If you want a picture of the future, imagine a car parked on a human face — forever.
That, at least is going to be the real Boston 2030, especially with the new zoning rules taking effect in South Boston. The Boston Globe reported that the new rules are “an attempt to restore order . . . and fairness” to development in the neighborhood.
The rules, however, do nothing of the kind. Rather, like most development rules, they are a secret transfer of wealth from the poor to the rich and set in stone the views and prejudices of a tiny minority able to make its voice heard and bully or intimidate all others into silence.
The changes are very simple: 1) the maximum floor-area-ratio is being raised to 2.0 from 1.5; 2) the maximum building height is being increased from 35 feet to 40 feet; 3) the amount of offstreet parking required for new residential units is being increased from 1.0 spaces per unit to 1.5.
While the increase in FAR is good, an increase of five feet in allowable height is not much to write home about, and, according to The Globe parts of the neighborhood had maximum heights of up to 50 feet, but the increased off-street parking requirement is absolutely heinous.
The problems with parking minimums need hardly be recounted on this blog — higher costs for construction translate into higher rents, uglier architecture, higher retail prices, less construction, less housing and higher costs. In, one almost doesn’t have to add, a city with an ongoing housing affordability crisis, a high cost of living and one of the largest wealth gaps in the country. Not only that, all the free parking will just encourage and promote car usage, contributing to SoBo’s (as it shall hitherto be known in this blog) traffic issues.
A regulation ostensibly undertaken to preserve a neighborhood instead entrenches those lucky enough to have bought in early, who have, unsurprisingly, taken a dim view of newcomers. Their attitude is “I’ve got mine, now screw you.” This is the attitude taken by Caught in [SoBo], which cheerled the creation of $70,000 parking spots a while back and whose editor seems to believe that the neighborhood is entering a golden age. It will certainly be a golden age of some kind, since her house has increased in value by nearly $250,000 since 2007.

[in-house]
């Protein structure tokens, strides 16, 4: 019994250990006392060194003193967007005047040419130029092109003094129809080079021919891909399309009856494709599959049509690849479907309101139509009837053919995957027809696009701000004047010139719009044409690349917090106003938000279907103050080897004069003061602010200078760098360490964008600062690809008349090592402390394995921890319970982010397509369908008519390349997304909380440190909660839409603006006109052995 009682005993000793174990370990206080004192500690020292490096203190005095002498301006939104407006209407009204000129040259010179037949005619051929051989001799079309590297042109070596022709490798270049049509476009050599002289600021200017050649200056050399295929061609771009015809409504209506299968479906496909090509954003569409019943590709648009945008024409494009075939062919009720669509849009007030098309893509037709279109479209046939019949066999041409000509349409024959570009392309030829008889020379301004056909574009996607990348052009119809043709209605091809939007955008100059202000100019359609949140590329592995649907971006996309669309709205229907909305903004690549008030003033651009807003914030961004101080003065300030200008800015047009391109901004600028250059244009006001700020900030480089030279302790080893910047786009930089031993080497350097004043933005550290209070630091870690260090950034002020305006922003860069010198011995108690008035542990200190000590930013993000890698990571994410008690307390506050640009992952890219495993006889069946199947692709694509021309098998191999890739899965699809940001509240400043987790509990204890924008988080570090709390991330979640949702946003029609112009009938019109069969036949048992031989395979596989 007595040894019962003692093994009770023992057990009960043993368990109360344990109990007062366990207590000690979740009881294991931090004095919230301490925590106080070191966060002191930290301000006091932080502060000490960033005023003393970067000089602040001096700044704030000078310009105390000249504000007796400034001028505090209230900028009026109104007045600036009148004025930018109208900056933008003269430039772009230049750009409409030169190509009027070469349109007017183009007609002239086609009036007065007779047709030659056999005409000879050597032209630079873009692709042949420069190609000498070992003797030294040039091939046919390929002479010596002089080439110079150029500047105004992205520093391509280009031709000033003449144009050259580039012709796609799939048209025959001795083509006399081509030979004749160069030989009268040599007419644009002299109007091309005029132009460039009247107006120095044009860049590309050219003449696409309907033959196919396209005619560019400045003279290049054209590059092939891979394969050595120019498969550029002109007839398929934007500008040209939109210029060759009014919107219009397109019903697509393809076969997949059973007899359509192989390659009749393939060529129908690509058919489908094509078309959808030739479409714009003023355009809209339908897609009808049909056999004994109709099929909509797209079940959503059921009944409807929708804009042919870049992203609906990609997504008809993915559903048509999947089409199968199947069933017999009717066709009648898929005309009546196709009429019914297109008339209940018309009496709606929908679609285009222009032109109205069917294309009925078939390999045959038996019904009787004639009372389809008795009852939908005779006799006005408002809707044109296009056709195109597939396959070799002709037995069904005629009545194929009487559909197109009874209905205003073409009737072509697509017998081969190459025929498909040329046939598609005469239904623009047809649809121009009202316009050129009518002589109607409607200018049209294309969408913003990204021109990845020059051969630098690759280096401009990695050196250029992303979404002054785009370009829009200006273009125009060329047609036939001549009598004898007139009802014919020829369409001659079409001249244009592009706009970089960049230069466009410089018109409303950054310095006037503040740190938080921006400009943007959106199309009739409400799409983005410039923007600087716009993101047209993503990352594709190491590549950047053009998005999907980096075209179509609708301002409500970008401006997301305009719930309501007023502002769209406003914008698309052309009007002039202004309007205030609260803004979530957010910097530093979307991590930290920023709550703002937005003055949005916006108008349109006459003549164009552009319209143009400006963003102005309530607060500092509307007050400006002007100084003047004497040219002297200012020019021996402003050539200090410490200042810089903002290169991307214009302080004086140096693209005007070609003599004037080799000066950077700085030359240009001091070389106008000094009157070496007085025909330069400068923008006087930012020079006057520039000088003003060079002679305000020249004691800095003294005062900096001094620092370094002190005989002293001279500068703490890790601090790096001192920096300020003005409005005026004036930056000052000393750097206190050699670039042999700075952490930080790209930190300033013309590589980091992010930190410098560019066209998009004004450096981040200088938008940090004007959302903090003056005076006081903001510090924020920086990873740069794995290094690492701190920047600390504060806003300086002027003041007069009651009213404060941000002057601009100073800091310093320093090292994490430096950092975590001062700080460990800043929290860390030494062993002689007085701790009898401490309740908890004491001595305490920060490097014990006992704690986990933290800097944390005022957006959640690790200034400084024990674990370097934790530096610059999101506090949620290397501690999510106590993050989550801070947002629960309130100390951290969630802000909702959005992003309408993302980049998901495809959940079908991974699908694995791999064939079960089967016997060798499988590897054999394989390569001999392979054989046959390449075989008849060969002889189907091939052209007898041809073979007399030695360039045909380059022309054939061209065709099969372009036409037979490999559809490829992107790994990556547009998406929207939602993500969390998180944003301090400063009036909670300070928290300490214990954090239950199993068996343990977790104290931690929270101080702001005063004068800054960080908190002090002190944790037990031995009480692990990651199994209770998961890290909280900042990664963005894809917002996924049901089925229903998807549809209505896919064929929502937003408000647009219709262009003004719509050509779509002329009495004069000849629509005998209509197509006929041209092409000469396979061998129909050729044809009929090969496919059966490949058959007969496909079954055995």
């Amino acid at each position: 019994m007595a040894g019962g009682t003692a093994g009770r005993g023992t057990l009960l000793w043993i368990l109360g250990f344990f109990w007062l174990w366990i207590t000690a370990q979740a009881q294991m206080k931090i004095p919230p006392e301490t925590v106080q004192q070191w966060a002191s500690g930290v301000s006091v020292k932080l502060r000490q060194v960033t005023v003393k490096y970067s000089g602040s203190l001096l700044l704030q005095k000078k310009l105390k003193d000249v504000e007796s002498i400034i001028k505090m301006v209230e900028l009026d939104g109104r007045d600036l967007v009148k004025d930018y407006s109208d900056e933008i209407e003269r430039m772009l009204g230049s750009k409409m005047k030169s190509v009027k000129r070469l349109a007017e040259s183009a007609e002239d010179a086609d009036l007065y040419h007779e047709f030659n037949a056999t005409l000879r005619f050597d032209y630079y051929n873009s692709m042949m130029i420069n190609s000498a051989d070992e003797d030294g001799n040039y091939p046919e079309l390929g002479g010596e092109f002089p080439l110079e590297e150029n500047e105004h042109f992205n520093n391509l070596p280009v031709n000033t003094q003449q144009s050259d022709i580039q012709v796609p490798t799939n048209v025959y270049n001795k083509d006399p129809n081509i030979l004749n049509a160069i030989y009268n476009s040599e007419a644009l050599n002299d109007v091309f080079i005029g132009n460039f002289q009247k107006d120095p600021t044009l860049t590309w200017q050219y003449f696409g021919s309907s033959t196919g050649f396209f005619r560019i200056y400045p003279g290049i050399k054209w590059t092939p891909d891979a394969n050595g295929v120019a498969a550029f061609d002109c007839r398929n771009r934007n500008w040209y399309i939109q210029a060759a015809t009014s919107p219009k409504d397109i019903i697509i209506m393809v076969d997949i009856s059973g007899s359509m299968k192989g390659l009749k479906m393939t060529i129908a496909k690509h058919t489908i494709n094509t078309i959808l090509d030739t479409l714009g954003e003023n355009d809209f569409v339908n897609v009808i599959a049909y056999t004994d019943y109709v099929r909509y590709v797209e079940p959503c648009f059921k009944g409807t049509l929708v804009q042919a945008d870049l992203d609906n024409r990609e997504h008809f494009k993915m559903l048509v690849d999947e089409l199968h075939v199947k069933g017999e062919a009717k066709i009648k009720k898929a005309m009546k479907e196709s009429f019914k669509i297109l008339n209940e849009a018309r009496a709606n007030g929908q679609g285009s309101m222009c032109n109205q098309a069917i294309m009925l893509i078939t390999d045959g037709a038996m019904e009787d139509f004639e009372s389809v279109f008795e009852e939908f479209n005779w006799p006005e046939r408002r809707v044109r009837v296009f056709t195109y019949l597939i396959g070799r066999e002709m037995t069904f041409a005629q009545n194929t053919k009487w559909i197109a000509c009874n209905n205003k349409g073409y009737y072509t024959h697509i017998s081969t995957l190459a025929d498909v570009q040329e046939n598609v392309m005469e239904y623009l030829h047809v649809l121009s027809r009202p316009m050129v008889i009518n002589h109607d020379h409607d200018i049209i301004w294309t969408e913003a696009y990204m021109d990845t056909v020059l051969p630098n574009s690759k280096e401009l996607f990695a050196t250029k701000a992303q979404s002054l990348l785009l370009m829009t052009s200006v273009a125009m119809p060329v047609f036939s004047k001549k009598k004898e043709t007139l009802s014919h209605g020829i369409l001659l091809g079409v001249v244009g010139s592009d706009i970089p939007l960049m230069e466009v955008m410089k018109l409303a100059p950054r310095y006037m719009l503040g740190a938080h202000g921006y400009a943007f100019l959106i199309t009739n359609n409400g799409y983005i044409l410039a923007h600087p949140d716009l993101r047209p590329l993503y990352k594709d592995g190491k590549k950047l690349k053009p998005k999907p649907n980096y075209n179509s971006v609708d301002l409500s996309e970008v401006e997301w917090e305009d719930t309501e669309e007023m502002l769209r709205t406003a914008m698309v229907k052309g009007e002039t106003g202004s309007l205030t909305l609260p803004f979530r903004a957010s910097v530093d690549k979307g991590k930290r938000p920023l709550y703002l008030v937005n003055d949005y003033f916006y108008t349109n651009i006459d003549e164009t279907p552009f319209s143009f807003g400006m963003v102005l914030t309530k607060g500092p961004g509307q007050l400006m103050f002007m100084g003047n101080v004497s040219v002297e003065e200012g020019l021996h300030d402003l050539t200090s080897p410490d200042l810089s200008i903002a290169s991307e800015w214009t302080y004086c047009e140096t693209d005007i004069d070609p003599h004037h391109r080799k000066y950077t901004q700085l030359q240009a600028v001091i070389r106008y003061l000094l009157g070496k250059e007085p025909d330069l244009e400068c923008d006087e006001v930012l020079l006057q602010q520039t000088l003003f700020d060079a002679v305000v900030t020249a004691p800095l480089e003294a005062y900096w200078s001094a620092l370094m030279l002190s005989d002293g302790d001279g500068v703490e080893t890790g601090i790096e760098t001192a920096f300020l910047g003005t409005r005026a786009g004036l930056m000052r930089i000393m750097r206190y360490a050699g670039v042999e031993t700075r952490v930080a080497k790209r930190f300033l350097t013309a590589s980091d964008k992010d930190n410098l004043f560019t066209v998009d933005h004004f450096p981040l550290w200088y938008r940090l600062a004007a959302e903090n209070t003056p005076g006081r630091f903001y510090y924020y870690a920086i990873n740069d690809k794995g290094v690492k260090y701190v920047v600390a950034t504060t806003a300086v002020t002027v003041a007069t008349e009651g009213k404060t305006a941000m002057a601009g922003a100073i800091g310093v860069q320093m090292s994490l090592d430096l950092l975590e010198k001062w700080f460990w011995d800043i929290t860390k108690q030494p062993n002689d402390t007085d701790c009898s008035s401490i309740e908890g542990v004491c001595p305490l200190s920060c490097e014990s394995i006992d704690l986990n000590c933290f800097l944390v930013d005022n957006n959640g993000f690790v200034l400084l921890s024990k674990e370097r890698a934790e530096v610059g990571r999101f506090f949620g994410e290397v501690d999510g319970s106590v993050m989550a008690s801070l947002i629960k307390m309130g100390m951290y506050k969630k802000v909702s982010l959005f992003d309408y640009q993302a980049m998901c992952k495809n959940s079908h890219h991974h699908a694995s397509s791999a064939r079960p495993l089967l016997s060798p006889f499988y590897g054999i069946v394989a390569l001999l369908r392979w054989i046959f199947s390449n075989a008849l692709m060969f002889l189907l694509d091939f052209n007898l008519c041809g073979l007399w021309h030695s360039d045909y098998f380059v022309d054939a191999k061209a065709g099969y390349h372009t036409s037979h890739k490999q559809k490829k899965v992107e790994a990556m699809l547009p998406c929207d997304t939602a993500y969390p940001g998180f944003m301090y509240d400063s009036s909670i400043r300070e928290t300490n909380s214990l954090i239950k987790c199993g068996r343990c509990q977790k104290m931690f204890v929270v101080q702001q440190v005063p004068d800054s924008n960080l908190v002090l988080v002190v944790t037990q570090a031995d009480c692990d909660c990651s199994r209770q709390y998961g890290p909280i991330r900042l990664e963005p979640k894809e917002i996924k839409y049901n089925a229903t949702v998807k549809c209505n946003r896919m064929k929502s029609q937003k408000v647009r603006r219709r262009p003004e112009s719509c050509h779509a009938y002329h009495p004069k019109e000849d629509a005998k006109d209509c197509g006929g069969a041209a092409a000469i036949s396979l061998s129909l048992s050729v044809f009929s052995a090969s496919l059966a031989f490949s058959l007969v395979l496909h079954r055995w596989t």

South Boston’s dinosaur city councilors, Bill Linehan and Michael Flaherty, also look like they’re profiting nicely from their NIMBYism, judging by assessing data. Linehan’s three family has gone up in value by over $300,000 since 2007 and Flaherty’s four properties are worth a combined $3.3 million. And the City can only raise property taxes by 1.5 percent a year.
Now, it would be strange from a libertarian to object to someone making money from property. But these increases in value are not because they have improved their properties, they come from using the power of the government to create an artificial scarcity in the housing market. Nationwide, this costs the country $1.6 trillion a year, or about $8800 extra for every worker.
Limiting development in SoBo will redirect at least some of it to cheaper, poorer, less influential and less white neighborhoods like East Boston and Roxbury, which will increase homelessness and poverty. In addition, other neighborhoods will doubtless demand similar downzonings and parking requirement increases, potentially setting off a chain reaction that will ensure Boston will be a microcosm of Trump’s America: white, rich and surrounded by a wall paid for by poor people and workers.
However, there is one good thing to come out of this debacle. Mayor Martin Walsh’s true colors have been revealed — as those of a coward and hypocrite. Rather than be a leader, Walsh has sold out his own administration in supporting these changes. Imagine Boston 2030, GoBoston 2030 and Climate Ready Boston are three major planning itiatives the mayor has made the cornerstone of his administration and they are about promoting alternatives to cars, building greener, denser and more walkable neighborhoods and preparing for climate change. He has also talked about more construction and greater affordability. In fact, just a few days ago Boston Planning and Development director Brian Golden tweeted about how more construction helps affordability.
When, thanks to the pollution produced by the thousands of extra cars idling in SoBo looking for a parking space, the sea reclaims Boston for its own, we can hope that our merpeople descendents will tell the story of our leaders’ hubris and actually learn from it.